The Legend of Julie Taymor

Standing outside 45 Bleecker Street, I could sort of feel my annoyance mounting. There was some concern that The Legend of Julie Taymor was going to sell out, and some of the slightly more vocal members of the waiting audience were flexing their various credentials with one another about how “inside” they were and how easy it would be to get in. There are just some shows at The Fringe that have the stink of an out-of-town tryout, here in town, and for a lot of us who feel there is a great brick wall that separates independent theater from the folks with 100+ seats, it can be a little off-putting.

This felt like one of those shows. See, they’re gonna be making fun of a whole bunch of things here, but ALL of it is gonna concern Broadway. And it’s going up at 45 Bleecker, one of the terrifyingly large percentage of small houses that have fallen apart because there’s so little commercial or institutional support for us. So I wasn’t really in any kind of a mood to listen to jokes about how 65 million dollars was wasted… for us that sting isn’t something to scoff at, it’s to cry over.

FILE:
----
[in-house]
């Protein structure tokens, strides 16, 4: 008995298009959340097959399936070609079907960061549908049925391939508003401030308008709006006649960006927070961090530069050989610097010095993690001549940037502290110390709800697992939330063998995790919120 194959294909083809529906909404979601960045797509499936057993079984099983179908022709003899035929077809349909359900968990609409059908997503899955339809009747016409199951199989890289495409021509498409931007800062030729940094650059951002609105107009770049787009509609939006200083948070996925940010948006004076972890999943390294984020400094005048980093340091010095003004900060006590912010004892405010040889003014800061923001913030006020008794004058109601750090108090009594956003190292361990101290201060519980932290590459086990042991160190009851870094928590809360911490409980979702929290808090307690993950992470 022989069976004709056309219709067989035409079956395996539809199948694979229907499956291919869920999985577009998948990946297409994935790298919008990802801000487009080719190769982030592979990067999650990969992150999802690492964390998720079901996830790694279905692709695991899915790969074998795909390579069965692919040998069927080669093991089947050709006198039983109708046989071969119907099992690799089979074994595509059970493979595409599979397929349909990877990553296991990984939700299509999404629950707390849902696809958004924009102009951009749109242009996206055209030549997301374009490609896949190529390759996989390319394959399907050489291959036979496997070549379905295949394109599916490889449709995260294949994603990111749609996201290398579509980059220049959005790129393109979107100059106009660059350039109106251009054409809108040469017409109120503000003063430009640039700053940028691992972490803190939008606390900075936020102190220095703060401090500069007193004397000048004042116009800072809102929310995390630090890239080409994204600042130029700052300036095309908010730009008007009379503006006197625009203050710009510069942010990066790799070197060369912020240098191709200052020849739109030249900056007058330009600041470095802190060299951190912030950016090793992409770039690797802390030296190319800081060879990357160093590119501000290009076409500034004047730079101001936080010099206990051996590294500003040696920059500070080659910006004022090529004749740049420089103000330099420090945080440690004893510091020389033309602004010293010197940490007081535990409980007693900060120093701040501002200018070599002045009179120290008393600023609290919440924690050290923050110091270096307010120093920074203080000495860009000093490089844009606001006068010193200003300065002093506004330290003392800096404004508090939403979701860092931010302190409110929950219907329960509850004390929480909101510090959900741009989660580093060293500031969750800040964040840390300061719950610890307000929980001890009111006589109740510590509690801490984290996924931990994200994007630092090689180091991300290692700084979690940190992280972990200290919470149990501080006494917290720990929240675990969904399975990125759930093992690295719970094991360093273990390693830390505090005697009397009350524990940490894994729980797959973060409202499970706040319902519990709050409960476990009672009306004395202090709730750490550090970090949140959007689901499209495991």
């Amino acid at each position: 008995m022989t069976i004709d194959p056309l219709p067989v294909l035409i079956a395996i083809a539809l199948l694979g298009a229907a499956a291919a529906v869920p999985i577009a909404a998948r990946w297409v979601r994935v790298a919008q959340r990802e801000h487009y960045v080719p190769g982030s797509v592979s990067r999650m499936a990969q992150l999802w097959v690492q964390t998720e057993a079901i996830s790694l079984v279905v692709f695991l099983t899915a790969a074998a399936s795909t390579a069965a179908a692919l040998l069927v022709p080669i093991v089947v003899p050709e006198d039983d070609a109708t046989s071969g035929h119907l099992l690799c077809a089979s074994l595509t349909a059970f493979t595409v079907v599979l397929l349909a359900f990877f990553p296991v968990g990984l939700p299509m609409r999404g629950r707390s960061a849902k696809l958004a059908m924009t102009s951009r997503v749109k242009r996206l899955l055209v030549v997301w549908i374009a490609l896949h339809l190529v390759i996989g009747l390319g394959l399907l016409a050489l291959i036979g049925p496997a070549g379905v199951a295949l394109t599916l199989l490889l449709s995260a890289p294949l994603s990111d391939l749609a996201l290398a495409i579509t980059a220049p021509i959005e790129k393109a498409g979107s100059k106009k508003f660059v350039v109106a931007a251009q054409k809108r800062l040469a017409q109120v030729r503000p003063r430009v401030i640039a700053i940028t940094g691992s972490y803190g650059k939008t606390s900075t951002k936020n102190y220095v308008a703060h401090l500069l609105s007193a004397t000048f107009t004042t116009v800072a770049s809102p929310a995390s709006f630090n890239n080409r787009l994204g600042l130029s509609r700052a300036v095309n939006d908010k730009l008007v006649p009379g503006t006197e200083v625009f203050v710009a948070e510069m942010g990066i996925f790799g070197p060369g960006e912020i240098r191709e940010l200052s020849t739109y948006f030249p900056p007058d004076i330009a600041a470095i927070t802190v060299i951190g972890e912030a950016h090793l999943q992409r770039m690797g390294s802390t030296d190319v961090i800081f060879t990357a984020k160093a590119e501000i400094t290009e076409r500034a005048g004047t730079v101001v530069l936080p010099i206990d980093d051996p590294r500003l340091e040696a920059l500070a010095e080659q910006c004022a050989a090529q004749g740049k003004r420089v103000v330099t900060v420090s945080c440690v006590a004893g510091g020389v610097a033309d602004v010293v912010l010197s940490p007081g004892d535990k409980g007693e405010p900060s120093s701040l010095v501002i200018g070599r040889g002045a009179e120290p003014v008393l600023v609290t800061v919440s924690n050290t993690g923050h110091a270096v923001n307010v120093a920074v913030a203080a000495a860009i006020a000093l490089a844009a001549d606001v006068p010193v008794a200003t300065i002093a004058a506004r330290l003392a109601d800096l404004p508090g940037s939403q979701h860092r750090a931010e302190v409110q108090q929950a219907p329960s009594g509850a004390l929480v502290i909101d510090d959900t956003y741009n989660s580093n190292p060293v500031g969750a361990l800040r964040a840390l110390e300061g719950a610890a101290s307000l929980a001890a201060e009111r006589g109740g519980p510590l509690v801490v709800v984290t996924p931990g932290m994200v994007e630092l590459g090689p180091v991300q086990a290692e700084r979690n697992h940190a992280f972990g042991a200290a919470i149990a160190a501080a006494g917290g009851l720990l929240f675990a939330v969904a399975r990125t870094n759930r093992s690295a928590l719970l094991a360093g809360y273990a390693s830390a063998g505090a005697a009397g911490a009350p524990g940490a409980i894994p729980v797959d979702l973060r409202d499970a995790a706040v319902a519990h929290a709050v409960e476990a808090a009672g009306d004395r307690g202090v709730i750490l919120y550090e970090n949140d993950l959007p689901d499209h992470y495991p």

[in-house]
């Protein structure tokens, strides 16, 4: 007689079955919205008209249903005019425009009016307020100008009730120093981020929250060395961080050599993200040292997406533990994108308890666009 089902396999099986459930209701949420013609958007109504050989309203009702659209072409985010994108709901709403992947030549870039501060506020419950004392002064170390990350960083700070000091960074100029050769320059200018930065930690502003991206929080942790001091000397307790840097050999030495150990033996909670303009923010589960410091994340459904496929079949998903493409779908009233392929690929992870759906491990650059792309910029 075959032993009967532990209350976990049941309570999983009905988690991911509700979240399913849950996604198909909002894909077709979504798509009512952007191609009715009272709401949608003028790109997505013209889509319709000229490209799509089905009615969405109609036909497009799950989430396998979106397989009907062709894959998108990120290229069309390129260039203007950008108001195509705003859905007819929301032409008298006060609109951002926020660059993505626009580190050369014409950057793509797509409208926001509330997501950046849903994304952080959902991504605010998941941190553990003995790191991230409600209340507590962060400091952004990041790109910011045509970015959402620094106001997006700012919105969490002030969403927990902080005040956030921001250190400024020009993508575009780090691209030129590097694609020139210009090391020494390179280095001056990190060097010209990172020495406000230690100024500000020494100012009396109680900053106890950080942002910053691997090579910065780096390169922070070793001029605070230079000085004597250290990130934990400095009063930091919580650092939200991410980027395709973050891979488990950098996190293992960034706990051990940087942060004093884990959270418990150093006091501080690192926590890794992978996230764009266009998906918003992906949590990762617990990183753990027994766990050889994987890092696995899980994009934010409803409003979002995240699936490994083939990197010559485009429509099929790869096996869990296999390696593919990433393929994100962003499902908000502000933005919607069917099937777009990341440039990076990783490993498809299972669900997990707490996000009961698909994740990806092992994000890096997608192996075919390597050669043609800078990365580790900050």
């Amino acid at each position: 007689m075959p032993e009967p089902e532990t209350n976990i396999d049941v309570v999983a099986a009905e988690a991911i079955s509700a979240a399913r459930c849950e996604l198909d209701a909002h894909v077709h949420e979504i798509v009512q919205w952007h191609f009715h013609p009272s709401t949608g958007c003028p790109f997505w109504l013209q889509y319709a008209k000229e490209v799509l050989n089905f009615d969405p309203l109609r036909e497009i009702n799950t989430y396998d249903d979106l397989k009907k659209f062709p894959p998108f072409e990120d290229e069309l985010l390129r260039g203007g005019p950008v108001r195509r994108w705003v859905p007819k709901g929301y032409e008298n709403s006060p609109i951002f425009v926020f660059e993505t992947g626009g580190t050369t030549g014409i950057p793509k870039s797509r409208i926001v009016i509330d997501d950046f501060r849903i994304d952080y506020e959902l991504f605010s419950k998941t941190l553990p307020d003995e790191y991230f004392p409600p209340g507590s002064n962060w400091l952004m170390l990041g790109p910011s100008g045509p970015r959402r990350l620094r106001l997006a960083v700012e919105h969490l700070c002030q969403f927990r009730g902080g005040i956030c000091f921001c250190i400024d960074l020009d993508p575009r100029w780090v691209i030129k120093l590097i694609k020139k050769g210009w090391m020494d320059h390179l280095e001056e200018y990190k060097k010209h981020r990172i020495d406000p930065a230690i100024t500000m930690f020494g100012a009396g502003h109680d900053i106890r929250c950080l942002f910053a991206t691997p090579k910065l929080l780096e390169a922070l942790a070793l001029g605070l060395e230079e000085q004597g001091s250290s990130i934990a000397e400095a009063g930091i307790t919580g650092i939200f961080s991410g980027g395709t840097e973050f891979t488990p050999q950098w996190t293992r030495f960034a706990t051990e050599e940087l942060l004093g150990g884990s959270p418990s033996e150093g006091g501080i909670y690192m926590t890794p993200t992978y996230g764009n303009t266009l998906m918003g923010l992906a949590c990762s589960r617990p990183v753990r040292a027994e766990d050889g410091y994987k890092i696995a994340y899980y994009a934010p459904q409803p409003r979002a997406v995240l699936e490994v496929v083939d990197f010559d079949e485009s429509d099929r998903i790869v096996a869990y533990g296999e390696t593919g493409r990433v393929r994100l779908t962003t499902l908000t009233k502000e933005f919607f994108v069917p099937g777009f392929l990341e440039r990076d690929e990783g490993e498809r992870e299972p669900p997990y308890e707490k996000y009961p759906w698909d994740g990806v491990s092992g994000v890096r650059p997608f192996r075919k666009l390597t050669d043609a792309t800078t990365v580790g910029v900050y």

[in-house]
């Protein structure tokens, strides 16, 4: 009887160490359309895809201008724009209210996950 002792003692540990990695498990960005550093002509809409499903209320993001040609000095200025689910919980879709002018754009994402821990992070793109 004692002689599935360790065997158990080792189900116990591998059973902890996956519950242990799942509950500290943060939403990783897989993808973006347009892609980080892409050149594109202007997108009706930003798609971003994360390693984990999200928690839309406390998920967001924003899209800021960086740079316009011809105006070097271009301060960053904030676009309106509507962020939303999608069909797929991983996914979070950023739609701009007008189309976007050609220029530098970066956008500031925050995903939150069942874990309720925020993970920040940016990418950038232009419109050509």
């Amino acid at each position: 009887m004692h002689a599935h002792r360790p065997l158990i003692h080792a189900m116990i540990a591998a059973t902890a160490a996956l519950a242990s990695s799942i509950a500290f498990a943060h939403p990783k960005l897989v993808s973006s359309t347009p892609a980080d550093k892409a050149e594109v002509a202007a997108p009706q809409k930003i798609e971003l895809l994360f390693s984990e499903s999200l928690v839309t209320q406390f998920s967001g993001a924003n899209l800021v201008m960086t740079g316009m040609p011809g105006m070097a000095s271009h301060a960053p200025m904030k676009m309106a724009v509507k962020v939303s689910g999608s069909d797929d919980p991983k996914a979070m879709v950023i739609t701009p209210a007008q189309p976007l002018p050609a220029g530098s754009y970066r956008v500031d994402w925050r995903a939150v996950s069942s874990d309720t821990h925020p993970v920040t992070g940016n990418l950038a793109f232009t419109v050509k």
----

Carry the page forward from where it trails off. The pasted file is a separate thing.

So, how did I end up, an hour and a half later, grinning like an idiot, laughing out loud – in some cases leading the laughter from the back seats, and feeling completely enriched when I left? Because these guys were as full of heart, as fully committed, and as wildly talented as the downtown freaks, and they won me over, despite my prejudice and mood.

The reason we’re so fascinated by the Spiderman debacle is because it asks a series of really important questions and offers no answers. If you say you hate Broadway, then why are you loathe to support something different? Is a piece of art better served by being the sole voice of one genius, or does absolute power automatically corrupt? What happens if you discover that what your audience wants is no better, morally or aesthetically, than what the Romans wanted with the lions? Do you give it to them?